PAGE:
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A new chapter for women in Rugby League

Emily Simpson

The highly celebrated inauguration of the women’s AFL league in February this year has sparked enthusiasm for a national women’s league in other sporting codes.

Rugby league is one of those codes and whilst a national women’s league may not be seen for a few years yet, there are significant moves being made toward its induction. This kind of action is being seen here in Canberra, with the reinstatement of an Open Women’s Tackle Competition designed to create a pathway for talented league players to a higher level of representation.

This development was seen as necessary, with there previously being limited opportunities for women to transition to a higher level of league in Canberra. Without the Open Tackle Competition, women who turned 18 and were no longer able to play in the junior category of league had the options of playing in the Rugby League Tag competition (a non-contact version of the sport reminiscent of Oz-Tag), moving to a different code, or stopping playing completely.

Whilst the tag competition provides a stimulant to participation and involvement, an additional competition was seen as necessary to supplement it. General Manager of the Canberra Region Rugby League, Mark Vergano, says the competition is an “exciting chapter in the evolution and development of the Canberra Region Rugby League”.

Not only an opportunity for women to continue playing after turning 18, the competition provides a potential pathway into the Raiders, Canberra’s NRL representative contingent. Mark Vergano says that “the Open Tackle Women’s competition is an opportunity for female players to begin their pathway to playing for the Raiders at a representative level”.

Sharleen Coomber, coach of the Canberra Raider’s Women’s, attests to this possibility. “It’s a fantastic opportunity, especially for our younger girls”, Coomber says.

The Open Tackle Competition may be providing new opportunities, but it is not itself an original instalment. Rather, it is a formalised version of a competition from the early 2000s which gradually petered out due to its unofficial format. A similar outcome doesn’t seem foreseeable for the current competition, though, with significant involvement seen since its (albeit recent) inception in April this year. The competition includes seven clubs, and there is serious incentive for women to participate in the competition given that their performance could land them a spot in the Raiders.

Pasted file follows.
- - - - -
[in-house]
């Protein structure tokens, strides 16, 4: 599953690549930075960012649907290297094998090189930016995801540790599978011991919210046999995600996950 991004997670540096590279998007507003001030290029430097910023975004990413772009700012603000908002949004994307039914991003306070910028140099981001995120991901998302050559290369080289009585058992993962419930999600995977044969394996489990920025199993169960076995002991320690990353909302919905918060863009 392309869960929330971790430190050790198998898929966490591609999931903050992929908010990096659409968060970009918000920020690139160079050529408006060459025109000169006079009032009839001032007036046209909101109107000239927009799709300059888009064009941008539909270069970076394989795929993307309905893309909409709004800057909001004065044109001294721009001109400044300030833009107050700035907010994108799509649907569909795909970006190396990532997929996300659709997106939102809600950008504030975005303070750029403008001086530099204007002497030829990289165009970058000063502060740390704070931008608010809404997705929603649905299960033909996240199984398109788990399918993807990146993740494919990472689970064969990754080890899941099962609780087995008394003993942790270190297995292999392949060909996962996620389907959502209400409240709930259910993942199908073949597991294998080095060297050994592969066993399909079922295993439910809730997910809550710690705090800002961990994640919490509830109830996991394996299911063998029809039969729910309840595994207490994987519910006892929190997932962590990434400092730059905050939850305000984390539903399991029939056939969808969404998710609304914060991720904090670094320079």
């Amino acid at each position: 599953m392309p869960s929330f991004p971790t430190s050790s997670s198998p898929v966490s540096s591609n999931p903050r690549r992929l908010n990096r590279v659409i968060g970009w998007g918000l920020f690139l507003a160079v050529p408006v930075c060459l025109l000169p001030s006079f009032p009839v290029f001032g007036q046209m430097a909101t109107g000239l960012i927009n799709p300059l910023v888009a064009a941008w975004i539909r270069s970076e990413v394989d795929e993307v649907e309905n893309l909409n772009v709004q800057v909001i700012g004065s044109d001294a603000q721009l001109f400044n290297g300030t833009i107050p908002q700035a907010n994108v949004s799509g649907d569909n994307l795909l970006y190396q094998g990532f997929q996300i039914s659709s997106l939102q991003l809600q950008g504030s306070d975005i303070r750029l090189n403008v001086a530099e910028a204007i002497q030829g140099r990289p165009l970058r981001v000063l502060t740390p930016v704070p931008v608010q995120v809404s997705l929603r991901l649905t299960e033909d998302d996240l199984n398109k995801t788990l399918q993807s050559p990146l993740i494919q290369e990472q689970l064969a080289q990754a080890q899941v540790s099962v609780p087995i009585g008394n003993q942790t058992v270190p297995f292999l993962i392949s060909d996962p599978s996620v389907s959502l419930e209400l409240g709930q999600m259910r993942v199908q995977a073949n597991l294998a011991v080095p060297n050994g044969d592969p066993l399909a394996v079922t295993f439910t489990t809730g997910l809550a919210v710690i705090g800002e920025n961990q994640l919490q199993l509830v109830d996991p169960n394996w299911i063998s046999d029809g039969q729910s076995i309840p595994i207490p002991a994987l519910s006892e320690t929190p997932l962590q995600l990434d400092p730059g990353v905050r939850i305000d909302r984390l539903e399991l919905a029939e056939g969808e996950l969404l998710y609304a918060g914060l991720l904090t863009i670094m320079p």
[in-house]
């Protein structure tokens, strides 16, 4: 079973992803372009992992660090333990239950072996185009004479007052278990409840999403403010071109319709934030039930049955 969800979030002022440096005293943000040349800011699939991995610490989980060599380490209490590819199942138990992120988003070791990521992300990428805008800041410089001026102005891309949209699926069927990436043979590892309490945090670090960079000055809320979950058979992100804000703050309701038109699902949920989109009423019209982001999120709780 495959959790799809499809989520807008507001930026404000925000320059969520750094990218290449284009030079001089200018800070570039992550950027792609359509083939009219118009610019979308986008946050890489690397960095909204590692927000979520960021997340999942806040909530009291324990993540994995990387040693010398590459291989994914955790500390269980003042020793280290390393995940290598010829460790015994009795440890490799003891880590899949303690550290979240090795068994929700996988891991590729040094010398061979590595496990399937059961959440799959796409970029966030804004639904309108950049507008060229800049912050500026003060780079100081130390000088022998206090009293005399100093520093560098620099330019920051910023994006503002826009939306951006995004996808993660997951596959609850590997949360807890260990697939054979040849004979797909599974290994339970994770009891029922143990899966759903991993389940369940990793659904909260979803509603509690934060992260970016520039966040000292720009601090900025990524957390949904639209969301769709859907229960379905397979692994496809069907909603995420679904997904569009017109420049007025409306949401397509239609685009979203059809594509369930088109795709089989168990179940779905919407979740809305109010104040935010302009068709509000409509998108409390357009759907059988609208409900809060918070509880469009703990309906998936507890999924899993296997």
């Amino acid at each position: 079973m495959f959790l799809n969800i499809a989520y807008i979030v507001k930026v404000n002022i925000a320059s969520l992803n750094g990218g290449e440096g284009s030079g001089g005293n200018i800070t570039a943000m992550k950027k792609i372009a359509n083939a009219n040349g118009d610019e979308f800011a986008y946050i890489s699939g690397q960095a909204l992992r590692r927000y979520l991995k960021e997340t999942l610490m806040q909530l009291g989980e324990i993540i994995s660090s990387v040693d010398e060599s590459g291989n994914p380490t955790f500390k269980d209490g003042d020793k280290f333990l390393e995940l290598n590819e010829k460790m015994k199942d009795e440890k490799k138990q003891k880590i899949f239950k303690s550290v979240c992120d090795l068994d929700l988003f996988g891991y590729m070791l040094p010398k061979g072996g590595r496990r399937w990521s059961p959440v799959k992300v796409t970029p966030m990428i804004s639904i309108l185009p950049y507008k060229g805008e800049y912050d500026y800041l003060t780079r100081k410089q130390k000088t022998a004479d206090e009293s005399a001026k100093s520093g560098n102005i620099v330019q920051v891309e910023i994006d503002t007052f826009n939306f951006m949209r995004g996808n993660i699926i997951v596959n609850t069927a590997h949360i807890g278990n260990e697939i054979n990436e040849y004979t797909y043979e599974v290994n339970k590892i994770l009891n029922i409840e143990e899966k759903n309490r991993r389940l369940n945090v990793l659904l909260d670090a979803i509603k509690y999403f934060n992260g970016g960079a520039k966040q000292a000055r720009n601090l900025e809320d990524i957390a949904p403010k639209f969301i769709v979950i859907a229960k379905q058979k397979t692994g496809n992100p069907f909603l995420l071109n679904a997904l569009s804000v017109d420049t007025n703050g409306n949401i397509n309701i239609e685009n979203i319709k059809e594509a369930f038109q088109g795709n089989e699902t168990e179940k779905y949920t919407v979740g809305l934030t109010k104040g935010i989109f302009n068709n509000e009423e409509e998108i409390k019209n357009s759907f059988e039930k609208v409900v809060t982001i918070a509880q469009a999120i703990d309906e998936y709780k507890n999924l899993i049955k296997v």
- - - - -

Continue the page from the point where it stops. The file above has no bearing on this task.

“Girls that thought they may not have been good enough to trial for the Raiders, now have the opportunity to have a go without there being any pressure on them”, says Sharleen Coomber.

The competition may also see the return of women from the codes they turned to once opportunities in league were extinguished. A lot of women from other codes, including rugby union and soccer, are gravitating to the newly refreshed face of league in Canberra. Watch this space – and keep an eye on the Canberra Women’s Rugby League Facebook page to stay up to date.

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Emily Simpson

Emily is a fourth year Arts/Laws student at the Australian National University. When she’s not studying, which is most of the time, she’s hanging out with friends, drinking coffee, frequenting bakeries in the search for finger buns and vegemite scrolls, or playing sports. Gradually getting closer to the end of her five-year degree, Emily is still trying to figure out exactly what she wants to do ‘when she grows up’, with potential career paths in either law or something related to writing. For now, though, she’s enjoying soaking up the Canberra lifestyle! Emily also writes at www.food-fitness-fashion.com. More about the Author

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